One of the most common reasons for a house painting project to fail is a moist surface. But, if you live where humidity is a constant problem, if you plan your life around waiting for the humidity to subside, you would never get through a day! When there is dampness, dew or other moisture in the air, the key is that you must stop focusing on the humidity in the air and put your focus on how damp your surface is. A chemist will tell you that the critical issue for the paint to dry properly is how fast the water and the solvents in the paint will dry – which one will dry first? If the water disrupts how the solvent dries, it is possible that the will not form a hard surface. When it is humid, the solvents could evaporate first, and the water doesn’t really evaporate at all. The paint can not set or cure when there is so much water. This is when your paint project fails due to the humidity level being too high. One very important thing to note here is that this is not just a problem for water-based paints, oil-based paints face the same exact issue.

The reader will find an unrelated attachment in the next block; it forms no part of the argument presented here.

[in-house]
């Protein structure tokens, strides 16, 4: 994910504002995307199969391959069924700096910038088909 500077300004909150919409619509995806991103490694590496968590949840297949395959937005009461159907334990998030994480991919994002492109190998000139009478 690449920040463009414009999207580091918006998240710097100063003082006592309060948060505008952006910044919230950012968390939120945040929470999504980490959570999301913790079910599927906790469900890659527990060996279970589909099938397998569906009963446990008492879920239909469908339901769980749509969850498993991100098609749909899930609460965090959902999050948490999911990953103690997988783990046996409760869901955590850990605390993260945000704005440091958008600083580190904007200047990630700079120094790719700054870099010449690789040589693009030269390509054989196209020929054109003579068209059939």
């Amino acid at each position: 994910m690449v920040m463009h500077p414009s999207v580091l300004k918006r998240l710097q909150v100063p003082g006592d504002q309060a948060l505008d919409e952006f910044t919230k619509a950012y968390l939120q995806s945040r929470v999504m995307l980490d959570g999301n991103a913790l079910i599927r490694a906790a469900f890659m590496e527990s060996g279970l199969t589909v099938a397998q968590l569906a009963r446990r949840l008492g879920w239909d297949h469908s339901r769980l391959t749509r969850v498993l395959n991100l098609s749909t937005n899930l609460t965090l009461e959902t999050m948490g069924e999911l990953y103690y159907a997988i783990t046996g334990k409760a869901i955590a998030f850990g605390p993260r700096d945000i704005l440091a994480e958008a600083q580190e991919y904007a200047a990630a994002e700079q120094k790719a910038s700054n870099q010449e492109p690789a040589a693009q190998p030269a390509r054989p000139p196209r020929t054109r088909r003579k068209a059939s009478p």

Our experts break down the optimal conditions for painting the exterior of a house into three levels below:
- 40-50% or lower is the best; this is ideal for a painting project.
- Over 70% humidity levels will not prevent you from proceeding with your paint project but bear in mind that you will see the paint dry or cure much slower
- Over 85% humidity is dangerous to the success of your paint project. This is not recommended. The paint will likely be sticky and gel-like.
If you have already started a project in over 85% Humidity, note that it will remain in its gooey state until the humidity level drops. That will not solve the problem because even though the pain will eventually dry, it will have a wavy, rippled texture as the paint originally did not have set properly. You will likely need to start over.
A great tip from our team of experts, for you to have the best exterior painting, is to carefully plan the time you start your painting project. They suggest you start when the temperatures are rising, several hours before the day’s peak temperature hits (usually late afternoon). As the temperature hits its peak, you want to be sure the paint has started curing, and any moisture evaporation will not impact how the pain adheres or its final finish. However, be careful not to start too early in the day that you have dew sitting on the surface that you are painting.